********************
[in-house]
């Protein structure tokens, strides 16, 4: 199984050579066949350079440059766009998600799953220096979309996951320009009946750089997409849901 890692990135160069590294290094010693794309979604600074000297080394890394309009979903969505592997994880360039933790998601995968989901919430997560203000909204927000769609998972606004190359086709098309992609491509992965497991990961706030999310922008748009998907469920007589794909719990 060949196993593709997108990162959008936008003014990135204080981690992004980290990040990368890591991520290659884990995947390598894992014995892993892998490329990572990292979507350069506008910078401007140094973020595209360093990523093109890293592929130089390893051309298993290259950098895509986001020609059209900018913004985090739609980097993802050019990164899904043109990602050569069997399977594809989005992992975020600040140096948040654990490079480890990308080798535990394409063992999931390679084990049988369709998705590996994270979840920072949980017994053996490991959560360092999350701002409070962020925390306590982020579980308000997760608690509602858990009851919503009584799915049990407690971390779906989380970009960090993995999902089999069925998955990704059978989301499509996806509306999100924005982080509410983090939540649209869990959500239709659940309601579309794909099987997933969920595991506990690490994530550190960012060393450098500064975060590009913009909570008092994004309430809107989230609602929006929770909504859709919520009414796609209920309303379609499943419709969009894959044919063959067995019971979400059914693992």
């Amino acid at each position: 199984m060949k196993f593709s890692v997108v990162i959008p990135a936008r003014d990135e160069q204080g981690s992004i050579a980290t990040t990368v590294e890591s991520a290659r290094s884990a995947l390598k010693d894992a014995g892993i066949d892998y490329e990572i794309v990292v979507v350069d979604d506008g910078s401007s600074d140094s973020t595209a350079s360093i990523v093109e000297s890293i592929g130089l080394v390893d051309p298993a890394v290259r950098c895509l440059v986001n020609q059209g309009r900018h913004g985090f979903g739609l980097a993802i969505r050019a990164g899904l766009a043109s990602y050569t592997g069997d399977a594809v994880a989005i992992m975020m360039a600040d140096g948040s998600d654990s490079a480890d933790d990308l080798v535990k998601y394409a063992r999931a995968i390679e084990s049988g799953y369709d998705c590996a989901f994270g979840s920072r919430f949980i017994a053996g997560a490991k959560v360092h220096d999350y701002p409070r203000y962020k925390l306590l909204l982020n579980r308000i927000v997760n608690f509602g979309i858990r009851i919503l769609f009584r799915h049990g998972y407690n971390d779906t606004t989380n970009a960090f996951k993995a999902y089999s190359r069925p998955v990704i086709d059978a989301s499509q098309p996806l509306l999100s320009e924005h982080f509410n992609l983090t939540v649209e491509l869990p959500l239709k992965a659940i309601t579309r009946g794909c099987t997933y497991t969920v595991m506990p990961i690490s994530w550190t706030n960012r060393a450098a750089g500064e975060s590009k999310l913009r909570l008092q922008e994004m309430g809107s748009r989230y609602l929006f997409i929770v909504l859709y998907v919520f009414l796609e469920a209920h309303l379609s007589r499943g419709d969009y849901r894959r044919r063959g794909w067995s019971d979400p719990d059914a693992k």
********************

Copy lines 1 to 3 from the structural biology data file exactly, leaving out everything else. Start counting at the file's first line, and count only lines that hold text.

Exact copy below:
[in-house]
């Protein structure tokens, strides 16, 4: 199984050579066949350079440059766009998600799953220096979309996951320009009946750089997409849901 890692990135160069590294290094010693794309979604600074000297080394890394309009979903969505592997994880360039933790998601995968989901919430997560203000909204927000769609998972606004190359086709098309992609491509992965497991990961706030999310922008748009998907469920007589794909719990 060949196993593709997108990162959008936008003014990135204080981690992004980290990040990368890591991520290659884990995947390598894992014995892993892998490329990572990292979507350069506008910078401007140094973020595209360093990523093109890293592929130089390893051309298993290259950098895509986001020609059209900018913004985090739609980097993802050019990164899904043109990602050569069997399977594809989005992992975020600040140096948040654990490079480890990308080798535990394409063992999931390679084990049988369709998705590996994270979840920072949980017994053996490991959560360092999350701002409070962020925390306590982020579980308000997760608690509602858990009851919503009584799915049990407690971390779906989380970009960090993995999902089999069925998955990704059978989301499509996806509306999100924005982080509410983090939540649209869990959500239709659940309601579309794909099987997933969920595991506990690490994530550190960012060393450098500064975060590009913009909570008092994004309430809107989230609602929006929770909504859709919520009414796609209920309303379609499943419709969009894959044919063959067995019971979400059914693992």
């Amino acid at each position: 199984m060949k196993f593709s890692v997108v990162i959008p990135a936008r003014d990135e160069q204080g981690s992004i050579a980290t990040t990368v590294e890591s991520a290659r290094s884990a995947l390598k010693d894992a014995g892993i066949d892998y490329e990572i794309v990292v979507v350069d979604d506008g910078s401007s600074d140094s973020t595209a350079s360093i990523v093109e000297s890293i592929g130089l080394v390893d051309p298993a890394v290259r950098c895509l440059v986001n020609q059209g309009r900018h913004g985090f979903g739609l980097a993802i969505r050019a990164g899904l766009a043109s990602y050569t592997g069997d399977a594809v994880a989005i992992m975020m360039a600040d140096g948040s998600d654990s490079a480890d933790d990308l080798v535990k998601y394409a063992r999931a995968i390679e084990s049988g799953y369709d998705c590996a989901f994270g979840s920072r919430f949980i017994a053996g997560a490991k959560v360092h220096d999350y701002p409070r203000y962020k925390l306590l909204l982020n579980r308000i927000v997760n608690f509602g979309i858990r009851i919503l769609f009584r799915h049990g998972y407690n971390d779906t606004t989380n970009a960090f996951k993995a999902y089999s190359r069925p998955v990704i086709d059978a989301s499509q098309p996806l509306l999100s320009e924005h982080f509410n992609l983090t939540v649209e491509l869990p959500l239709k992965a659940i309601t579309r009946g794909c099987t997933y497991t969920v595991m506990p990961i690490s994530w550190t706030n960012r060393a450098a750089g500064e975060s590009k999310l913009r909570l008092q922008e994004m309430g809107s748009r989230y609602l929006f997409i929770v909504l859709y998907v919520f009414l796609e469920a209920h309303l379609s007589r499943g419709d969009y849901r894959r044919r063959g794909w067995s019971d979400p719990d059914a693992k």